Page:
Click on the image to see it full-screen.
Gospel of John 11: 21-27 (NIV)
21 “Lord,” Martha said to Jesus, “if you had been here, my brother would not have died. 22 But I know that even now God will give you whatever you ask.”
23 Jesus said to her, “Your brother will rise again.”
24 Martha answered, “I know he will rise again in the resurrection at the last day.”
25 Jesus said to her, “I am the resurrection and the life. He who believes in me will live, even though he dies; 26 and whoever lives and believes in me will never die. Do you believe this?”
27 “Yes, Lord,” she told him, “I believe that you are the Christ, the Son of God, who was to come into the world.”
What did Martha mean by “the resurrection at the last day”? What did Jesus mean by “I am the resurrection”?
In Judea in the early years of the first century there was not consensus among Jews about a doctrine of resurrection. The Sadducees claimed there was no resurrection because no evidence for it could be found in the Pentateuch. Doctors of the Law or rabbis, informed by Hebrew Scripture and books of the Apocrypha, taught of a resurrection at the end of time when those who lived in accordance with the Law would receive reward while all others would encounter punishment. Pharisees shared this understanding of the resurrection which drew in particular on a vision given to the prophet Daniel (12:2):
Multitudes who sleep in the dust of the earth will awake: some to everlasting life, others to shame and everlasting contempt.
It seems that Martha (and probably Mary) believed this interpretation when Martha pleaded with Jesus to do something to overturn the death of their brother Lazarus.
Jesus’ reply gives us some certainty about a doctrine of the resurrection which, during the time of his teachings, remained controversial. His words to Martha indicate that, though physical death awaits us all, there is a life after physical death which continues indefinitely (verses 25b, 26):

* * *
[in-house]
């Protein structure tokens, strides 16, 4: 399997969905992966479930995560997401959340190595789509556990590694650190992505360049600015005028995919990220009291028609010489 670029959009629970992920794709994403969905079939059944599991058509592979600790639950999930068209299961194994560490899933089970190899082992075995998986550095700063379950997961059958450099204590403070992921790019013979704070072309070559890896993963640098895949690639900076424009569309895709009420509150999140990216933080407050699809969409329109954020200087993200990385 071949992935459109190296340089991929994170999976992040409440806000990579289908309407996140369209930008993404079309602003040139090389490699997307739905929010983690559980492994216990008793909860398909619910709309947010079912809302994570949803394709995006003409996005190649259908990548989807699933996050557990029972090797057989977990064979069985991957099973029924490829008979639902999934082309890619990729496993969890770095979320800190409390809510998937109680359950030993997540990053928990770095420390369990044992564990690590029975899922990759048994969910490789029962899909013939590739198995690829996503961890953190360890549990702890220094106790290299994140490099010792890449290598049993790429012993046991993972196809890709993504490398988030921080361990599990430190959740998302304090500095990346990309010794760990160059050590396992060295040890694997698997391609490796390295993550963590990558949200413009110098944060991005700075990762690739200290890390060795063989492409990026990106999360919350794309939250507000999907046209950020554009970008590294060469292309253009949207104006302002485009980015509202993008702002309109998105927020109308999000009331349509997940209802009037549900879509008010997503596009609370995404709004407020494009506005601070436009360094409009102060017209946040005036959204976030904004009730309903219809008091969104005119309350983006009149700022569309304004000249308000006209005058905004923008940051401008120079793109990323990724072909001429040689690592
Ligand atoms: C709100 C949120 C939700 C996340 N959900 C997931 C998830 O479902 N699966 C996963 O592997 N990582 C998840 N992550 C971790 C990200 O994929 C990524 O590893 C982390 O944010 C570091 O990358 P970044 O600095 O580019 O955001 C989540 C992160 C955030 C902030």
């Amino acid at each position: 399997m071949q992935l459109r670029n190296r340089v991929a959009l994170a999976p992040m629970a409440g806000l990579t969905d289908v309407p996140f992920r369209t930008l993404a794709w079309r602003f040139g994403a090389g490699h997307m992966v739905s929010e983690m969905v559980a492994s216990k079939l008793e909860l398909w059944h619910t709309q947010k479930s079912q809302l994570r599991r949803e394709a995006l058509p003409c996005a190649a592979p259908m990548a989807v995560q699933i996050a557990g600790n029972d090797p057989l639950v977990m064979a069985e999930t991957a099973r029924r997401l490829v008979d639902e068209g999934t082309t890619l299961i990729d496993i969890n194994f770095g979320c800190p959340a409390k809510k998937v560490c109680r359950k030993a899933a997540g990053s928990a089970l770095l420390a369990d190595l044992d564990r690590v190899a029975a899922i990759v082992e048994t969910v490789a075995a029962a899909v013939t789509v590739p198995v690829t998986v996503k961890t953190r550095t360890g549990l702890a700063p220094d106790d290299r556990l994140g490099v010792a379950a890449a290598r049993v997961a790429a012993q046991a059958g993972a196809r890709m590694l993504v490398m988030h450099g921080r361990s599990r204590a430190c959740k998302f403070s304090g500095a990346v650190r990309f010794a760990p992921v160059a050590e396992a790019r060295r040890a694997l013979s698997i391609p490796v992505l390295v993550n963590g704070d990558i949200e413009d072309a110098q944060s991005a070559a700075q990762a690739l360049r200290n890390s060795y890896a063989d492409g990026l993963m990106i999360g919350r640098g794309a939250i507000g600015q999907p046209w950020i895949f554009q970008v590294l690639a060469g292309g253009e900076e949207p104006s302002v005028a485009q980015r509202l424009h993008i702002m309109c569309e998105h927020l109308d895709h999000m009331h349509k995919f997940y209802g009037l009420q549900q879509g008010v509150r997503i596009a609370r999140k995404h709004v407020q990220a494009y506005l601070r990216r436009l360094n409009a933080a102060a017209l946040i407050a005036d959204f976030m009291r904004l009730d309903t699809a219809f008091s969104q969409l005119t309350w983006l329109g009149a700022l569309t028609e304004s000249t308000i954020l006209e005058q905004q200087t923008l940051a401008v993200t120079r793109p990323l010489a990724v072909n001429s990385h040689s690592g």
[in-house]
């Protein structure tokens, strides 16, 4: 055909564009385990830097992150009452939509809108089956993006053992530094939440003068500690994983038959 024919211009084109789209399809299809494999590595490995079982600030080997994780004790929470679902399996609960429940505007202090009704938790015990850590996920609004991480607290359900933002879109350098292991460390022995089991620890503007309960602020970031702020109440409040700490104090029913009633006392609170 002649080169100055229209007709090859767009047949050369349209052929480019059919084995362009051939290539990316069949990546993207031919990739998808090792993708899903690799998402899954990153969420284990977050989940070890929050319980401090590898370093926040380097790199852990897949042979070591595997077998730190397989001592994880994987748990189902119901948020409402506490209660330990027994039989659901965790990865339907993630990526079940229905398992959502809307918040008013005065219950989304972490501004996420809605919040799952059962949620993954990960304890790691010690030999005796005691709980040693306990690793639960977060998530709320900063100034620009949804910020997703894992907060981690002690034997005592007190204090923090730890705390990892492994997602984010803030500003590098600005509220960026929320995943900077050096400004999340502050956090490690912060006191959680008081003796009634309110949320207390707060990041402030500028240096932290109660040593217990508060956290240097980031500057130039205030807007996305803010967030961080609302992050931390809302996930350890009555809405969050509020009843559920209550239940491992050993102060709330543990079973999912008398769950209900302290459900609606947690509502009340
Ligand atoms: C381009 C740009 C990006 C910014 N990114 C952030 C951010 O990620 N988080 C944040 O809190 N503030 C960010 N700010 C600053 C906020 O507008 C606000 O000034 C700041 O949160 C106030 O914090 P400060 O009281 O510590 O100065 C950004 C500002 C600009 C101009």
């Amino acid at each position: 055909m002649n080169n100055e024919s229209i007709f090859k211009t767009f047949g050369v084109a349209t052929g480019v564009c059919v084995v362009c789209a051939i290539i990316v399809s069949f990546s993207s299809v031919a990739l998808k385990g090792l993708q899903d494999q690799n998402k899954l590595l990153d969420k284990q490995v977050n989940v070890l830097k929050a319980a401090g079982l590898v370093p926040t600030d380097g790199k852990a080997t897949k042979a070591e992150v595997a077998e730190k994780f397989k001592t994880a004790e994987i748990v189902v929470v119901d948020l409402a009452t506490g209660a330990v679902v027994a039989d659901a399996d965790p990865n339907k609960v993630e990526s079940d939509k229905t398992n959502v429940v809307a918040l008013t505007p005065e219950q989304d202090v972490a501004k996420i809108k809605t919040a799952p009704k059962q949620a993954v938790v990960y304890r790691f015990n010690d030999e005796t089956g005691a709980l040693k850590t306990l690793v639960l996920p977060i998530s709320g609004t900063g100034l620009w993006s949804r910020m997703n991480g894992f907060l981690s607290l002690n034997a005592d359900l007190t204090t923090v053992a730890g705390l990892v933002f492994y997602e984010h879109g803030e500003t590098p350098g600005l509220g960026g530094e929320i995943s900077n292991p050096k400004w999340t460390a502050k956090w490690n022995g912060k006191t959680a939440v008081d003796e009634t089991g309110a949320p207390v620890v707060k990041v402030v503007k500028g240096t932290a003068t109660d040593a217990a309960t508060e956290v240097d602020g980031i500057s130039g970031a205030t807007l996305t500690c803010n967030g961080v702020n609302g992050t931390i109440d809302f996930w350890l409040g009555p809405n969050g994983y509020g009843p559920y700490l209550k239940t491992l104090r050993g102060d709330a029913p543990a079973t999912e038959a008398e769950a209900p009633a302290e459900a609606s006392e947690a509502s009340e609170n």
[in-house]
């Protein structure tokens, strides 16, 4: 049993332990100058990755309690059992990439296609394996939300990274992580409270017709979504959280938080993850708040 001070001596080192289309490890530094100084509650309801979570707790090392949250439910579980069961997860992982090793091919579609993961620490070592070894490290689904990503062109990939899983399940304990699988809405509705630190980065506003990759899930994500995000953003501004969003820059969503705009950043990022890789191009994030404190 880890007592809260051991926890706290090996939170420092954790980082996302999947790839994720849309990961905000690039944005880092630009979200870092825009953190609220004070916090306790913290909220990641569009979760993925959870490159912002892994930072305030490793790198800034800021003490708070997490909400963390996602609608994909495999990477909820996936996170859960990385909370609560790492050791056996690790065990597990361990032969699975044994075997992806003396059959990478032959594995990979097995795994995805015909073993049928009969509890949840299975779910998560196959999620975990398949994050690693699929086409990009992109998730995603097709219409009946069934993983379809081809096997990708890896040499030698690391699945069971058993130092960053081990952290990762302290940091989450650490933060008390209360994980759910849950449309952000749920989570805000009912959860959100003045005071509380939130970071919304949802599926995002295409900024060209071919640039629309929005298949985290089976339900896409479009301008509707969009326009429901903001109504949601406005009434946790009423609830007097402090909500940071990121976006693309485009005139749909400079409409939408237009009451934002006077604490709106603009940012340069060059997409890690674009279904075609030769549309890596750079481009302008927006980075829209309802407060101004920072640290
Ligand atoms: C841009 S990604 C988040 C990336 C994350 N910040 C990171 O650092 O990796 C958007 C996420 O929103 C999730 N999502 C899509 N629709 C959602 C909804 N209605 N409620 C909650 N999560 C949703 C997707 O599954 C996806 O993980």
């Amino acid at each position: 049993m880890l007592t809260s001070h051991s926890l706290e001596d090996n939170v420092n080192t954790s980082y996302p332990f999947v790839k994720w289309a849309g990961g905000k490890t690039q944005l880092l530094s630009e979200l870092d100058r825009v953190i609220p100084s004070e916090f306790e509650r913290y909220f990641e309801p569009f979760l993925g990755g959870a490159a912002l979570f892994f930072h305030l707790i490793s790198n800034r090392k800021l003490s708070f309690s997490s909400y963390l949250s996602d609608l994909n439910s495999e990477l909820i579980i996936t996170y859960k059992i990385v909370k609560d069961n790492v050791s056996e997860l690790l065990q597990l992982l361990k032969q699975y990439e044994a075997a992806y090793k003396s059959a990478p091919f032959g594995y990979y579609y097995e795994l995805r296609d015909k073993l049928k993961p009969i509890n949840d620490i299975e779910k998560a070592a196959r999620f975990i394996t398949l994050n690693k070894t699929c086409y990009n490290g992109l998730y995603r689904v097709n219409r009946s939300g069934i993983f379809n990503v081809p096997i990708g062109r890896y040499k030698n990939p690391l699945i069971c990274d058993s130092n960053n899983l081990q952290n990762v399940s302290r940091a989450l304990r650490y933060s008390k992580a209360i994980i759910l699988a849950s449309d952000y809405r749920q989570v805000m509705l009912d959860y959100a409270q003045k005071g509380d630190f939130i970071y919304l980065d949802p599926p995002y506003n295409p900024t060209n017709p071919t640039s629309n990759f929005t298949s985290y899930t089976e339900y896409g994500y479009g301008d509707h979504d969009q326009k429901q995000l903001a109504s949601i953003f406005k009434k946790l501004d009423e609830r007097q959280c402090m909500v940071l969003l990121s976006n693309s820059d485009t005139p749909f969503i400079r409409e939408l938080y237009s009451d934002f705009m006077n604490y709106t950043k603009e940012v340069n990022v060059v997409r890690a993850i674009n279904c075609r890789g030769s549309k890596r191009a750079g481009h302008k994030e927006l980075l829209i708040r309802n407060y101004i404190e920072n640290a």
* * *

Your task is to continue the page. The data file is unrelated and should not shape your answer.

He who believes in me will live, even though he dies; and whoever lives and believes in me will never die.
His teaching on the resurrection continued elsewhere (for example, Matthew 22: 23-33) when Jesus, in response to the Sadducees’ question about marriage at the resurrection, explained their error.
But what are we to make of Jesus’ claim (verse 25a): “I am the resurrection”?
We note the remarkable “I am” statement, one of seven recorded in this Gospel and a clear self-identification with YHWH – “I am who I am” (Exodus 3:14).
Was Jesus, as God, telling Martha (and his disciples who were with him during this encounter) that he is to be the first to be resurrected? Was Jesus saying that he was the reason to believe that there would be a resurrection at the end of time? Was he saying that he would be the one who resurrects?
We know now that, after his crucifixion, he was resurrected on the third day, “the firstborn from among the dead” (Colossians 1: 18). We know now that, because of his resurrection, we may believe in our own resurrection. We know, as Martha and Mary and the disciples and the mourners were soon to learn, that he has the power to overcome death and the authority to restore life. The Apostle Paul wrote (1 Corinthians 15: 56-7):
The sting of death is sin, and the power of sin is the law. But thanks be to God! He gives us the victory through our Lord Jesus Christ.